Current study testing new treatment for babesiosis

A new anti-malaria drug could be an answer to the tick-borne illness.

Deer tick —courtesy of Wikimedia Commons

A study conducted by 60 Degrees Pharma, headquartered in Washington, D.C., is currently underway to test a possible new treatment for the “rapidly emerging” tick-borne illness of babesiosis. The disease, originating in Nantucket back in 1969, can most commonly cause fever and muscle and joint pain, according to CDC reports.

“We would say babesiosis is the second most common tick-borne disease that folks get,” said Patrick Roden-Reynolds, head of the M.V. Tick Program. 

Although many people do not feel sick, some may experience flulike symptoms, said Lea Hamner, Barnstable County epidemiologist. And for certain people — those with a weaker immune system or serious health issues — it can be life-threatening. 

“If someone is experiencing flulike symptoms during the spring and summer, especially on the Vineyard, they should see their healthcare provider for treatment,” said Hamner. A blood test is typically administered to diagnose the disease.

While babesiosis is currently treated with a seven-to-10-day course of drugs — a combination of azithromycin and atovaquone most commonly — the current study, which is estimated to run for about the next year, will test to see if tafenoquine, also used to treat malaria, could aid in treatment. 

The combination of drugs used now was previously demonstrated to be effective in treating malaria, leading to its use in treating babesiosis, according to the New England Journal of Medicine. A combination of clindamycin and quinine is another pairing used against babesiosis, similarly originating as malaria treatment. 

While azithromycin and clindamycin are repurposed antibiotic drugs, antibiotics alone are seemingly not effective in treating basebiosis. 

“Most tick-borne illnesses are bacteria,” said Roden-Reynolds, “but babesiosis is a protozoan, so it takes completely different medication.” Protozoa are single-celled organisms like bacteria, but larger.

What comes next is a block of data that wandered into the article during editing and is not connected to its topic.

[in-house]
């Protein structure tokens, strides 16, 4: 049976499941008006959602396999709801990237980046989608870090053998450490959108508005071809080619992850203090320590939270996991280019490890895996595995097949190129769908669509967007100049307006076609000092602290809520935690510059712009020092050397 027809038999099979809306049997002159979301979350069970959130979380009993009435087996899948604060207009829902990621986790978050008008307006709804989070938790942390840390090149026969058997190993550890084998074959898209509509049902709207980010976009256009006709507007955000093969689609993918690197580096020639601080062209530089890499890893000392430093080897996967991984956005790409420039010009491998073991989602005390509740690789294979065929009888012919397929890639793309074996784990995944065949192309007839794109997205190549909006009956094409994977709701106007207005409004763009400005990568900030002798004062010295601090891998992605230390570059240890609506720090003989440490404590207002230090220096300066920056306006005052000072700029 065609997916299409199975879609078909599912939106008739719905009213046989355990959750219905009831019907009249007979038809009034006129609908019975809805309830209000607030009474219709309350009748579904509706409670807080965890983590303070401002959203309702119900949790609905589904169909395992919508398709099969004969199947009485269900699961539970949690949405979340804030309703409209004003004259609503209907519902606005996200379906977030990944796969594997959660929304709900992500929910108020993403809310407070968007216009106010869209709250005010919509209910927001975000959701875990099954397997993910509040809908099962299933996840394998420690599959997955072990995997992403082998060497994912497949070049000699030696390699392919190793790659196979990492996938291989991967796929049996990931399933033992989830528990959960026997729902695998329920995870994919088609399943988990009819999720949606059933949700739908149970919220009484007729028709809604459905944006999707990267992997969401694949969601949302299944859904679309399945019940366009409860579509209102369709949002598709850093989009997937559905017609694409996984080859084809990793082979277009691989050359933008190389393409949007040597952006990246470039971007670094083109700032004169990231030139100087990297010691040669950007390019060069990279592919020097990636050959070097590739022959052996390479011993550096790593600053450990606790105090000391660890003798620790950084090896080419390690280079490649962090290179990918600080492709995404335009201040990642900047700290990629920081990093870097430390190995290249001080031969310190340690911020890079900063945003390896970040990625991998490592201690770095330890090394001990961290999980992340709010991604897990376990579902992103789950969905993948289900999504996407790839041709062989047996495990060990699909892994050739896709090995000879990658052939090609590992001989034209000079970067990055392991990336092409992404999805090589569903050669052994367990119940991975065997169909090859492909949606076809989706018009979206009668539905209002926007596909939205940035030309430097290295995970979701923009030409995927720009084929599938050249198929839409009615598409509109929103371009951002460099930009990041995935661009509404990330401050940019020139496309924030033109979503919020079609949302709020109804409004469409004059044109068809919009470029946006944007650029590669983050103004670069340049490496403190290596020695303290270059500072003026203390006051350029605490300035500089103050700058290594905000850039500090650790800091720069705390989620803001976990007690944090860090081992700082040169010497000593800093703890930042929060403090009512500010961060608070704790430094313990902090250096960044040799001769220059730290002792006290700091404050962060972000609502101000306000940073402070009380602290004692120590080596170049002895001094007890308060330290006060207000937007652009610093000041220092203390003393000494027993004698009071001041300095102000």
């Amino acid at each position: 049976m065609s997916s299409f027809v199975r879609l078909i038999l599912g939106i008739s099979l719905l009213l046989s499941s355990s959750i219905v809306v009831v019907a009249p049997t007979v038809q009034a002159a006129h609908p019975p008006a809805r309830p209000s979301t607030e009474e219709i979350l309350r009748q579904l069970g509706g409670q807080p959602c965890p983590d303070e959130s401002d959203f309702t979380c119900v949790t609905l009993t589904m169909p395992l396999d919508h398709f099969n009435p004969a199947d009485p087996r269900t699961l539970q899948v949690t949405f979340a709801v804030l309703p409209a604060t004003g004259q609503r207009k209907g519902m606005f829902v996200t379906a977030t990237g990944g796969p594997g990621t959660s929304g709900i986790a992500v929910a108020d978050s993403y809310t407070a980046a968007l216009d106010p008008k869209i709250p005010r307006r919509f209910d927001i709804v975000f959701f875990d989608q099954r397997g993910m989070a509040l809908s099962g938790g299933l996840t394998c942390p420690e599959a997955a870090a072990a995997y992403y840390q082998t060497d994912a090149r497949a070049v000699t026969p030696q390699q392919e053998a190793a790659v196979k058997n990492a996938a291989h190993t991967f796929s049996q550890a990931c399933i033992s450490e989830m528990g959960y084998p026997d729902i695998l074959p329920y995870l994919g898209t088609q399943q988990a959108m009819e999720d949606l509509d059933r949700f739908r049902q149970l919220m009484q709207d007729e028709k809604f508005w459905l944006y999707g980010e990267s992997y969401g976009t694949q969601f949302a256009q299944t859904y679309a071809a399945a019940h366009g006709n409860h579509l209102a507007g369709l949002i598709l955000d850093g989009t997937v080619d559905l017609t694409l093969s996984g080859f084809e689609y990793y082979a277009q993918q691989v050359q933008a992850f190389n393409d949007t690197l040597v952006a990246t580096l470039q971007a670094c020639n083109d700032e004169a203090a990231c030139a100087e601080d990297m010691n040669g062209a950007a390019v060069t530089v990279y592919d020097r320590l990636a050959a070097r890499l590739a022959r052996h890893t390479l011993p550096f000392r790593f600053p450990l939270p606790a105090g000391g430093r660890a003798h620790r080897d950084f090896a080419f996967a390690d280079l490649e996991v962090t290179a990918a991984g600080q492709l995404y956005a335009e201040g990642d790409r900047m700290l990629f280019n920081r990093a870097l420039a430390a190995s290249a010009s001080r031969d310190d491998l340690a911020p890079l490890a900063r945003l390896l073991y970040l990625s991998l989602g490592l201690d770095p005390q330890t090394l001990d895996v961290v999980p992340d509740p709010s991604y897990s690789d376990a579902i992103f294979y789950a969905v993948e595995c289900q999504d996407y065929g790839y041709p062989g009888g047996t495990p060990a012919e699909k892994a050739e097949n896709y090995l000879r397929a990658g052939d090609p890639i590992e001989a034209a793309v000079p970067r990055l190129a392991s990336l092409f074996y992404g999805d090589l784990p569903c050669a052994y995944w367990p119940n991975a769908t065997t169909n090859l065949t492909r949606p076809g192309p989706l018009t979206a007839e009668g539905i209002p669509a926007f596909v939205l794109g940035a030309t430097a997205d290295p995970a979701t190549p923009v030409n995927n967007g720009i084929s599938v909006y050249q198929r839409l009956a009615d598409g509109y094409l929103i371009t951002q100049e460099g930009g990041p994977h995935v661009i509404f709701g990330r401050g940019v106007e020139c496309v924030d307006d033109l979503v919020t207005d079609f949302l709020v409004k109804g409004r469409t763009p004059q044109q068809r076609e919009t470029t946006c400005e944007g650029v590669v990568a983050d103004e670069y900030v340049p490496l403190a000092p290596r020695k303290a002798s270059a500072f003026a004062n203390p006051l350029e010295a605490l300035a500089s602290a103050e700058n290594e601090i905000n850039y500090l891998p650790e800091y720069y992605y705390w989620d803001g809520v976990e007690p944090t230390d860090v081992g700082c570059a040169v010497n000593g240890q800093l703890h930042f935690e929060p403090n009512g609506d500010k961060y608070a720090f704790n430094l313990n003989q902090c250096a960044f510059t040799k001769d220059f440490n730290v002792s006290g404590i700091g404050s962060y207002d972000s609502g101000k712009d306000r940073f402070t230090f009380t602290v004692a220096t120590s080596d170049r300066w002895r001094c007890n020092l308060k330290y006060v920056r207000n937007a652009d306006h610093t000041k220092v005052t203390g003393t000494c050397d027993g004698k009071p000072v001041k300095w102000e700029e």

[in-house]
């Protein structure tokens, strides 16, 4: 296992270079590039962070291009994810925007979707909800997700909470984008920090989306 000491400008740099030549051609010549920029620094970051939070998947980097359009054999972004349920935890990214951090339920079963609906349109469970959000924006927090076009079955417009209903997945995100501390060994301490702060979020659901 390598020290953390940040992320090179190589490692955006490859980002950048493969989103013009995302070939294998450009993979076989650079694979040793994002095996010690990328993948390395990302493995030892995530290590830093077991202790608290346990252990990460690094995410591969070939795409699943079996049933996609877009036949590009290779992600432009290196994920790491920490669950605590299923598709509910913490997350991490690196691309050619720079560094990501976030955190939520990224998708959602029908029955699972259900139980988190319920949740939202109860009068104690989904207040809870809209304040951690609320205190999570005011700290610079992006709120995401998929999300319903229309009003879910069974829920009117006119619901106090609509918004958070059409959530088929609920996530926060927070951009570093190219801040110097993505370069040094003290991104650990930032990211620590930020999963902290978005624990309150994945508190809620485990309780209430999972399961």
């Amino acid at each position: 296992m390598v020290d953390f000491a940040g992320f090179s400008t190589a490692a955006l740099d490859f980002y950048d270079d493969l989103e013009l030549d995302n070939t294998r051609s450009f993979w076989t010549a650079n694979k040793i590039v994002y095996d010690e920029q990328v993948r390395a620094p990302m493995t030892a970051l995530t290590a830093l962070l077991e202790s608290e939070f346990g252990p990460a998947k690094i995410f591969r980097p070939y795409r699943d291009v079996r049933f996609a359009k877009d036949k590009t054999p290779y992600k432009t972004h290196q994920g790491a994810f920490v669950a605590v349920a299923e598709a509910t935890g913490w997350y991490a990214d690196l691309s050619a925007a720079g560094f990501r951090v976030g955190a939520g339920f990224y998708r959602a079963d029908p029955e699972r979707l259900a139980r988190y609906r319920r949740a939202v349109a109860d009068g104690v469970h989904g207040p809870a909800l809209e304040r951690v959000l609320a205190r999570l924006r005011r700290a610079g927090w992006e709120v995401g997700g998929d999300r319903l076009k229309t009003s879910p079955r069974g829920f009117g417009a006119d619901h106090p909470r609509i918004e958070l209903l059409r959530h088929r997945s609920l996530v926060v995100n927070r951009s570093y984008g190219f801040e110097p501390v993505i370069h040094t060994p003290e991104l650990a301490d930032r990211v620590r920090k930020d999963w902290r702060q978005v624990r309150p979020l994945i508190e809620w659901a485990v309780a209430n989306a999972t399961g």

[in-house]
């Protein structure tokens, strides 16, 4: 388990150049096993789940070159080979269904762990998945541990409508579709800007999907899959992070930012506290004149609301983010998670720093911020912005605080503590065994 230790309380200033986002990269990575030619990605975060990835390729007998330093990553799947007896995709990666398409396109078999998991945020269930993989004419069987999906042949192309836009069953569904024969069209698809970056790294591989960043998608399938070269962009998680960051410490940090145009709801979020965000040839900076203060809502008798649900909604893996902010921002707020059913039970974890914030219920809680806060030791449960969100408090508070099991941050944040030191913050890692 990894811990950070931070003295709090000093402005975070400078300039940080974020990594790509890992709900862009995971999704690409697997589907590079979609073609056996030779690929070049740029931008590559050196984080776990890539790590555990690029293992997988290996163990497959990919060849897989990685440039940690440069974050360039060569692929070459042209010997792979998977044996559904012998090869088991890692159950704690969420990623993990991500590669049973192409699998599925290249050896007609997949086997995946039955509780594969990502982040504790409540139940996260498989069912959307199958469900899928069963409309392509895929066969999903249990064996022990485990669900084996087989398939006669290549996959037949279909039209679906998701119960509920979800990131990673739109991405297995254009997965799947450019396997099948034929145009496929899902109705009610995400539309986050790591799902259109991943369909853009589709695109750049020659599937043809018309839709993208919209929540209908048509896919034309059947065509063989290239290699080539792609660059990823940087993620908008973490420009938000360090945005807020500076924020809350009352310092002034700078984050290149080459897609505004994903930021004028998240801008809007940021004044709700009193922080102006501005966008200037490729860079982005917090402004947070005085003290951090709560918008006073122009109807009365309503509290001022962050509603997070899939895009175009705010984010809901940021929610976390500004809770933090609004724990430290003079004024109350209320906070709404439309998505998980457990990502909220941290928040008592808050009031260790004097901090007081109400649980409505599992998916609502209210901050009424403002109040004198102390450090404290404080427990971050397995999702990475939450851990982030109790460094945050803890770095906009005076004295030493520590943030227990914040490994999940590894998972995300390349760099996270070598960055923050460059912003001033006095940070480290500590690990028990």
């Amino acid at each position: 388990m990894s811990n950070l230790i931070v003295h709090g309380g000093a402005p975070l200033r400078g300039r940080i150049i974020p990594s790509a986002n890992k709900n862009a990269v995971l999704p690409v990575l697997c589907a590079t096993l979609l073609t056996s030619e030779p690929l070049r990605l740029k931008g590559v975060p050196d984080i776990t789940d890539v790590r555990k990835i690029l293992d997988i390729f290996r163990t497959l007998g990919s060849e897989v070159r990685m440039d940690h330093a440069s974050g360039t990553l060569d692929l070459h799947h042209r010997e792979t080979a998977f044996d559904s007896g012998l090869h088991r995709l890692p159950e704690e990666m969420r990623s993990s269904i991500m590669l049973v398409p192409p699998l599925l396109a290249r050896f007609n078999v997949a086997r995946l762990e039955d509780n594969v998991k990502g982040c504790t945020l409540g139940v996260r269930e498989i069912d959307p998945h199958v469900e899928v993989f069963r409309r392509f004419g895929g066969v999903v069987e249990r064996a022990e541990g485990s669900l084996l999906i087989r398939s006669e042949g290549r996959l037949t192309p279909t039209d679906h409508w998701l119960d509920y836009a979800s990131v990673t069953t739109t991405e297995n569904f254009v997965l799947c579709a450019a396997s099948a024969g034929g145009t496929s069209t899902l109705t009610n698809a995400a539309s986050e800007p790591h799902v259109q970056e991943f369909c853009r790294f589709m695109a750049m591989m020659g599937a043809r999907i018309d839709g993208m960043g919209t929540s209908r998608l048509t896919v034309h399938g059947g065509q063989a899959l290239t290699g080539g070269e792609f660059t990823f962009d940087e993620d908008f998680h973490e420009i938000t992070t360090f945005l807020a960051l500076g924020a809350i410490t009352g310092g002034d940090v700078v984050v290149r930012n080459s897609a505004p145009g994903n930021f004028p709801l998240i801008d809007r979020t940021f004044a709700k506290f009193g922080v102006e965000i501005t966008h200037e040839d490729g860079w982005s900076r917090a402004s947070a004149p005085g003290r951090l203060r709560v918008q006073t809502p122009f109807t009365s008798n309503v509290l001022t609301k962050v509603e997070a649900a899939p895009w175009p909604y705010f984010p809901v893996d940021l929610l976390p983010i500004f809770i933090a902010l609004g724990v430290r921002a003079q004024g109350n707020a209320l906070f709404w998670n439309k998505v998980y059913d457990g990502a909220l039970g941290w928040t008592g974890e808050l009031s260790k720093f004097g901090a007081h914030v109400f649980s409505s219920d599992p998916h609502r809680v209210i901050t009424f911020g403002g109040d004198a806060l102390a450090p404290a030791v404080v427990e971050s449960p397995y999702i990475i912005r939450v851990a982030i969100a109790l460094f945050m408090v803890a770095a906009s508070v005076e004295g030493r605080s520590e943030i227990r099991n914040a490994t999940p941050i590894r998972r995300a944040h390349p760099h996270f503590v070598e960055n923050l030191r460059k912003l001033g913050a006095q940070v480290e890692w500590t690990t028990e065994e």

Even with what is currently used to treat babesiosis, patients can still relapse. And now, through a “randomized, placebo-controlled trial,” 60 Degrees Pharma is testing the possibility of new, potentially more effective treatment.

“Saying definitively that it’s increasing is hard,” said Hamner about babesiosis case numbers. However, it is known, she said, that Dukes County and Nantucket have consistently had the highest rate of babesiosis in the state.

Roden-Reynolds estimates that 10 to 15 percent of ticks here on the Vineyard carry babesiosis. Deer ticks are the carriers, though not every deer tick will carry the disease. 

If bitten by an infected tick, transmission of babesiosis can occur within 16 hours, according to Roden-Reynolds. This is quicker than the 24 to 48 hours of tick attachment it takes for transmission of Lyme disease. 

Hamner warns that it is possible to contract both Lyme and babesiosis simultaneously, from “a coinfected deer tick,” or “multiple infected deer ticks.” 

“It’s important to get tested for babesiosis too, to ensure proper treatment,” she said.

When it comes to prevention methods, said Roden-Reynolds, it’s best to wear long sleeves and long pants, along with long socks and closed-toe shoes, especially if spending extended periods of time outdoors. Permethrin spray is the recommended tick repellent.


  1. Thank you for raising awareness about Babesiosis! For more information about tickborne diseases please check out the Martha’s Vineyard Boards of Health website: . You can also find us in-person at events throughout the summer. Check out the calendar on the website to see where we’ll be next:
    – Lea Hamner, epidemiologist, InterIsland Public Health Collaborative & Barnstable County

Comments are closed.